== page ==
Monday, May 17, 2021

The God Particle

By Madeleine Kando

In the Middle Ages people weren’t very interested in things that didn’t affect their daily lives. If religion didn’t have an explanation for something, it meant that it wasn’t important. End of story.

Today, people are interested in things that don’t directly affect their daily life, but up to a point. How many of us are truly interested in finding out about quantum mechanics, dark matter, the uncertainty principle and other esoteric concepts that only a fraction of humanity truly understands? Even famous physicist Richard Feinman said: ‘If you think you understand quantum mechanics, then you don’t understand quantum mechanics’.

I belong to the category of humans that suffers from what is called “The Dunning-Kruger Effect”, which means that the stupider you are, the smarter you think you are, (and vice versa). I think I understand something only because I am too stupid to realize that I don’t understand it.

Do particle physicists tackle the problems of world hunger or poverty? Do they make the world a better place? Or is it all a gigantic waste of human capital and resources? Why should we care if a sub-atomic particle has a half spin or a whole spin, why it decays in a billionth of a second? Whether it is a Fermion, a Gluon or a Boson?

Well, I’ll tell you why. Because without quantum mechanics, we wouldn’t have smart phones, x-ray machines or laser surgery, just to name a few. Without particle physics, we wouldn’t have discovered the Higgs field and without the Higgs field, an energy field that permeates all of space, I wouldn’t be sitting here, trying to write about something that is way beyond my pay grade.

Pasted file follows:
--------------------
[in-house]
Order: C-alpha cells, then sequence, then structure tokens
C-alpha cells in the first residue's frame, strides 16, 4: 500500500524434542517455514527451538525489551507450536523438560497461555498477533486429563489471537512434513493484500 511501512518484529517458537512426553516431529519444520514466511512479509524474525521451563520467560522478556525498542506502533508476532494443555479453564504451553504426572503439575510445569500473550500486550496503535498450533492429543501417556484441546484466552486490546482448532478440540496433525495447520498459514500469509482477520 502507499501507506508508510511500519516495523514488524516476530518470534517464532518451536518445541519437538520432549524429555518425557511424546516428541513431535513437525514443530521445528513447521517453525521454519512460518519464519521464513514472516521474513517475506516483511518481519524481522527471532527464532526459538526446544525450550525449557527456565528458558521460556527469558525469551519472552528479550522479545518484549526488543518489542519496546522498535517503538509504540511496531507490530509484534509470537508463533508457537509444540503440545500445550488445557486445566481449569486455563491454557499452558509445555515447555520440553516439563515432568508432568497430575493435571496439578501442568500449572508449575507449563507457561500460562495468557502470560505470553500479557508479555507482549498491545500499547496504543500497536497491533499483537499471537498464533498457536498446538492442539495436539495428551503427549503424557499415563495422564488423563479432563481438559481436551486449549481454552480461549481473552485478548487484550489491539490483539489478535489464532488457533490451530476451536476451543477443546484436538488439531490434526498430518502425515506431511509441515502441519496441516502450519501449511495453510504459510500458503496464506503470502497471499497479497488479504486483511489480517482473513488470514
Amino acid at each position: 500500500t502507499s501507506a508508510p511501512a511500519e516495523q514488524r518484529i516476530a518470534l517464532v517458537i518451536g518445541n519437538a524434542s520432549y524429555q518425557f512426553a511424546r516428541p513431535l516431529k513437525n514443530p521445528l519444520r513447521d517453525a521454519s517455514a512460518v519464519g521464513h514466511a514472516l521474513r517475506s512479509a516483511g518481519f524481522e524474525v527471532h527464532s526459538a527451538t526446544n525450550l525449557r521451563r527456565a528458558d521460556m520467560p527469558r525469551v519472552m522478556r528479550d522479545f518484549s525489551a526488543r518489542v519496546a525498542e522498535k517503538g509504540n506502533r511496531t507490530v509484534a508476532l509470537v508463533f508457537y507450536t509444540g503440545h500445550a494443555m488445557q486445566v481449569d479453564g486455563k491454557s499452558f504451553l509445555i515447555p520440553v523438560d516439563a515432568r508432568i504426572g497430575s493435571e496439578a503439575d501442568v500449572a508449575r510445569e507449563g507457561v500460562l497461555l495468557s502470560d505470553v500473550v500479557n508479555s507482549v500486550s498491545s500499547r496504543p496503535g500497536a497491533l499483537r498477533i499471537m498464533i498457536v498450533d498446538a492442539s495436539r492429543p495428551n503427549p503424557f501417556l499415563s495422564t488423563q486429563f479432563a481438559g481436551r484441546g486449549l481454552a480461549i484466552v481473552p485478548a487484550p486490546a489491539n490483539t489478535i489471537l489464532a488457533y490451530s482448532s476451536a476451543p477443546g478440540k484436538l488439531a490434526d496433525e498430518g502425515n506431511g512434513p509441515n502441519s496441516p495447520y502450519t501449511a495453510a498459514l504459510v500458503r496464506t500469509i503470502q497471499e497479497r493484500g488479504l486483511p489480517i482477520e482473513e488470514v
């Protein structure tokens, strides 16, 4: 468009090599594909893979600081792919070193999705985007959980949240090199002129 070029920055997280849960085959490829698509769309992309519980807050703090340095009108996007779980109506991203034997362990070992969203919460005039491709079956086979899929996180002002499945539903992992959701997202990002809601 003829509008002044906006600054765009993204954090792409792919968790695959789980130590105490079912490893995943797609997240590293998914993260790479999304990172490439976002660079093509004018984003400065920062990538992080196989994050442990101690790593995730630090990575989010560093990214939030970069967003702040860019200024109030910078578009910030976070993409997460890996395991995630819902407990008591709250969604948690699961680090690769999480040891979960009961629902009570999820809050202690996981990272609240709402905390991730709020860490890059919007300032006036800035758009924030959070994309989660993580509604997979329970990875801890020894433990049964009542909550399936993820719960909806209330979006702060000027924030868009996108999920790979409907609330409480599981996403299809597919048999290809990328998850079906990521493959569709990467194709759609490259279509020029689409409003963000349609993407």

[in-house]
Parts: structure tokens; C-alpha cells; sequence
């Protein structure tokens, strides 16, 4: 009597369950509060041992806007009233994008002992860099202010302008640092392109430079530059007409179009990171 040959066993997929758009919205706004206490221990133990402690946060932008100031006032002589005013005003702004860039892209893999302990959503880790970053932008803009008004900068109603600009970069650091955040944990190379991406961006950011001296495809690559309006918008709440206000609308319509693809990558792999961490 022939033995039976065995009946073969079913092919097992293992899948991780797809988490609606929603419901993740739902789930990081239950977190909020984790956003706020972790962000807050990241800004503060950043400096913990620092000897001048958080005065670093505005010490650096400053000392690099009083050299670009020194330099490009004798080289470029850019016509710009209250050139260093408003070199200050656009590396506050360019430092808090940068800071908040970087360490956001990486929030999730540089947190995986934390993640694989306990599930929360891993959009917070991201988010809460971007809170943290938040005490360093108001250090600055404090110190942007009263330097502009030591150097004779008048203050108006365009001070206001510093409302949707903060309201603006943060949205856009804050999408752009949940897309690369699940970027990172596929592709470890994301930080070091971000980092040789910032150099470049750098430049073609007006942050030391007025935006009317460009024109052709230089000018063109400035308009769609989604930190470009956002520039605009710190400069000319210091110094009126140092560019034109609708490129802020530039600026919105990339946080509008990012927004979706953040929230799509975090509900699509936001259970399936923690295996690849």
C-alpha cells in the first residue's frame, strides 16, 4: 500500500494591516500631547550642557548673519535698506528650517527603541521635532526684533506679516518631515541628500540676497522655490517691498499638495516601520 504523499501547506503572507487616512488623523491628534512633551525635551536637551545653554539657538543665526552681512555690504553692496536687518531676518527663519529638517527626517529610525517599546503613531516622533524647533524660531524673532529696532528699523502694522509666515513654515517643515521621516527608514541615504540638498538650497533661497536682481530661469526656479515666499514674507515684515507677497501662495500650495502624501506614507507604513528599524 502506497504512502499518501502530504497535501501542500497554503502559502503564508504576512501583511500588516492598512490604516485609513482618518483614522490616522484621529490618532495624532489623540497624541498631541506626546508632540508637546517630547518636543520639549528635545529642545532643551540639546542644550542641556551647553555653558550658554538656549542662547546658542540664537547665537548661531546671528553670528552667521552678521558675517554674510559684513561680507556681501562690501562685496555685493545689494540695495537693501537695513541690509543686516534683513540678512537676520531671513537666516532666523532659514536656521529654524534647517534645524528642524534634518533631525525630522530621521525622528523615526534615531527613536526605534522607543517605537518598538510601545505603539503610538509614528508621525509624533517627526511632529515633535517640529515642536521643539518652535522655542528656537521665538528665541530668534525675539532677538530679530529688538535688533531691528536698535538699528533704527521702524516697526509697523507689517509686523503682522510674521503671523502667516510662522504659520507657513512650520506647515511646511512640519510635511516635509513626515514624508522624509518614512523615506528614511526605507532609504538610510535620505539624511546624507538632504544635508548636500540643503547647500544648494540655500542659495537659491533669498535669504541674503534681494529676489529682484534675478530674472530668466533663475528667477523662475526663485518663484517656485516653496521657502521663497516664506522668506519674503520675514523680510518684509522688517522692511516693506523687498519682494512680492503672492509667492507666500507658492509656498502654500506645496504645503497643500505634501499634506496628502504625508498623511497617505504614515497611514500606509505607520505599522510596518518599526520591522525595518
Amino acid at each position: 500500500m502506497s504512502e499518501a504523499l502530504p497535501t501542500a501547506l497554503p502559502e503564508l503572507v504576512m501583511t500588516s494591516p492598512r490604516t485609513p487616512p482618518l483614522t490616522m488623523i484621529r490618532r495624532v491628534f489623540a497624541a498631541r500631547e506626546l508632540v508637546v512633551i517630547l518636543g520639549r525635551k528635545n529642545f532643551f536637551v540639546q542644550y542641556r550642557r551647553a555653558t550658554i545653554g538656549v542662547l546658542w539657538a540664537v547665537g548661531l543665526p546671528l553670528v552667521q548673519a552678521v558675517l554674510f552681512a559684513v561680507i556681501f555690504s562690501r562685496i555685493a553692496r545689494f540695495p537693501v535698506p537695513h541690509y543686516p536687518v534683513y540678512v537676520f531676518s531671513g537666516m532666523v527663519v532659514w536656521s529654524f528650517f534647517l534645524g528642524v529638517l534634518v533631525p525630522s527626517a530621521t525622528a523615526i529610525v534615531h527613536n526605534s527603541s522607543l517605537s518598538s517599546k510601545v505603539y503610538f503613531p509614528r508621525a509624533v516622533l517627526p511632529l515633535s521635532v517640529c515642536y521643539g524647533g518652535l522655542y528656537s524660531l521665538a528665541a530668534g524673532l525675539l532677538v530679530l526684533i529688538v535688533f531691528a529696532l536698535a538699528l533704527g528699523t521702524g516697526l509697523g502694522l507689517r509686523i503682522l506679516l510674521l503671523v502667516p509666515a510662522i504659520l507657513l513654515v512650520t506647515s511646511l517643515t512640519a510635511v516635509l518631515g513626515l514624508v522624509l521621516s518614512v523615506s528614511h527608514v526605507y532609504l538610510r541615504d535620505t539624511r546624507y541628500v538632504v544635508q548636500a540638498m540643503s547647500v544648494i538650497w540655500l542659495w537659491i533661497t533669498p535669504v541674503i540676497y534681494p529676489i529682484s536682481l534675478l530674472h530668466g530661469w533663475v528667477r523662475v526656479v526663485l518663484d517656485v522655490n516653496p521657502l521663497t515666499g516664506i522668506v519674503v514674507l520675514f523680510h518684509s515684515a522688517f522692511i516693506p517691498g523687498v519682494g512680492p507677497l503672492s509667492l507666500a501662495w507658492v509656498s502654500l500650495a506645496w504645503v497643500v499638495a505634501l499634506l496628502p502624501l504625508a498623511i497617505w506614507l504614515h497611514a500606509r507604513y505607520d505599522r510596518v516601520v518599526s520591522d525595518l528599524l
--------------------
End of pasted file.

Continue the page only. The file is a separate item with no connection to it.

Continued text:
Once you embark on the road to the infinetisimally small, you enter a realm that borders on the incomprehensible and in my case, it has turned into an addiction. How can it not, when you read headlines like ‘Science discovers the God Particle’, or ‘the Particle at the End of the Universe’.

You see the Higgs Field gives certain particles their mass and without that mass, there would be no atoms (electrons would move at the speed of light and would not stick around long enough to combine into atoms). There would be no molecules, no cells and no bloggers that suffer from the Dunning Kruger effect. 

Imagine a busy cocktail party. An average person could wander through the crowd with ease. But a more popular figure would be mobbed as soon as he or she entered the room, making passage more difficult. In this example, the party-goers represent the Higgs field, and the people walking through the crowd represent particles to which the field gives mass. 

The picture shows the LHC and a much larger collider, the FCC

that is still in the planning stage.

The Higgs Boson, a.k.a. ‘the God Particle’*, was discovered in 2012 at the Large Hadron Collider in Switzerland. Imagine a circular, underground structure 27 kilometers in diameter, 100 meters down in the ground, that cost 9 billion dollars to build, for the sole purpose of smashing protons into each other at almost the speed of light. Isn’t that every child’s dream, to smash things with that kind of force?